A Bone Regenerative Approach to Alveolar Ridge Maintenance Following Tooth Extraction. Report of 10 Cases

V. Lekovic, E.B. Kenney, M. Weinlaender, T. Han, P. Klokkevold, M. Nedic, and M. Orsini


Ten patients who required two or more anterior teeth extractions were utilized in this study. Extraction procedures were carried out with a full-thickness surgical flap approach. After flap reflection, teeth were removed with a minimum of trauma to the surrounding bone. Following extraction, silicone-based impression techniques were used to produce a model of the alveolar process and small metal pins were placed in the alveolus to be used as fixed points to make measurements of ridge dimensions. One socket was covered with an expanded polytetrafluoroethylene (ePTFE) barrier membrane (experimental site); the other socket was a conventional control. The soft tissue flaps were then mobilized using periosteal releasing incisions, and the wound closed with ePTFE mattress sutures. Six months following extraction, patients were treated with flap surgery to expose both extraction sites to remove the ePTFE membranes and to measure ridge dimensions using the pins as fixed points. Clinical and model measurements have shown statistically significant better ridge dimensions at experimental sites than at control sites (P less than or equal to 0.05). Three patients with exposed membranes had similar dimensional changes as controls. Results from this study suggested that this improved technique offers a predictable alveolar ridge maintenance enhancing the bone quality for dental implant procedures and esthetic restorative dentistry.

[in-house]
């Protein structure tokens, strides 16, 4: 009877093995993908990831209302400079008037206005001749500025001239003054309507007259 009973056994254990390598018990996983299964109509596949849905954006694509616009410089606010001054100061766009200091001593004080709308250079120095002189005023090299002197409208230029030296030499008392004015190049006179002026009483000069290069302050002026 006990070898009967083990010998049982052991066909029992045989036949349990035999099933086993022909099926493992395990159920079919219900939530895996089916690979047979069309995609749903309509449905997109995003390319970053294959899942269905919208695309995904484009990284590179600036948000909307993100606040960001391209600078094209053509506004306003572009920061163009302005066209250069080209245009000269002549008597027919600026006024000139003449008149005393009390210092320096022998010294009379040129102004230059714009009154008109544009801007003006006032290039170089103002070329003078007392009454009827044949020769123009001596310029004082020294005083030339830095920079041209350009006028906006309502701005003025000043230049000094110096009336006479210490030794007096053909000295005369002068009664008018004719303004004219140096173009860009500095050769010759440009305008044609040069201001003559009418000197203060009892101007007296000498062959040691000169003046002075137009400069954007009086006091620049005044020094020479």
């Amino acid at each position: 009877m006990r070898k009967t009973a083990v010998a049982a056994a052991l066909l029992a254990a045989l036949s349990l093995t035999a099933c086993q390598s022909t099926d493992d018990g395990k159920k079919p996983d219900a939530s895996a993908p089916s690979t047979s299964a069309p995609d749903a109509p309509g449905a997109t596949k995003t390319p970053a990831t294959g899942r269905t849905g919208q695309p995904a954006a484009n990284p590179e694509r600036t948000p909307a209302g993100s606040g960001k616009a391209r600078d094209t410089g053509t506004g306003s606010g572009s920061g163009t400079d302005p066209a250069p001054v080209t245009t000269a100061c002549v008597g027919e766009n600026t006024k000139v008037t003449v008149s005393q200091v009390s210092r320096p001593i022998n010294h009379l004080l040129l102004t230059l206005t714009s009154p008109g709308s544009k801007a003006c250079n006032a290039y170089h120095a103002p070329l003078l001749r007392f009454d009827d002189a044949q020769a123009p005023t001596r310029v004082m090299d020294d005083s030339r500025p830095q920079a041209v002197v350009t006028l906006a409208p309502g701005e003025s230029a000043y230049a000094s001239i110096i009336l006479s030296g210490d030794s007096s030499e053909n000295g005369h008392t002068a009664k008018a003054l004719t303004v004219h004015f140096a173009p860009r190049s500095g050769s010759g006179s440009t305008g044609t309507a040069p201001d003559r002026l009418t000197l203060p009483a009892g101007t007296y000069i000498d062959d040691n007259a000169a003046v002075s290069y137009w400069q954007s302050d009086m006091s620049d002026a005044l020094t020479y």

J Periodontol 1997;68:563-570.

Actisite
A new antibiotic therapy using tetracycline-impregnated fibers(trade name Actisite) for treating localized periodontal infection has been cleared for marketing by the U.S. Food and Drug Administration. These fibers offer new options to help control subgingival microflora and bleeding in isolated sites of periodontal disease.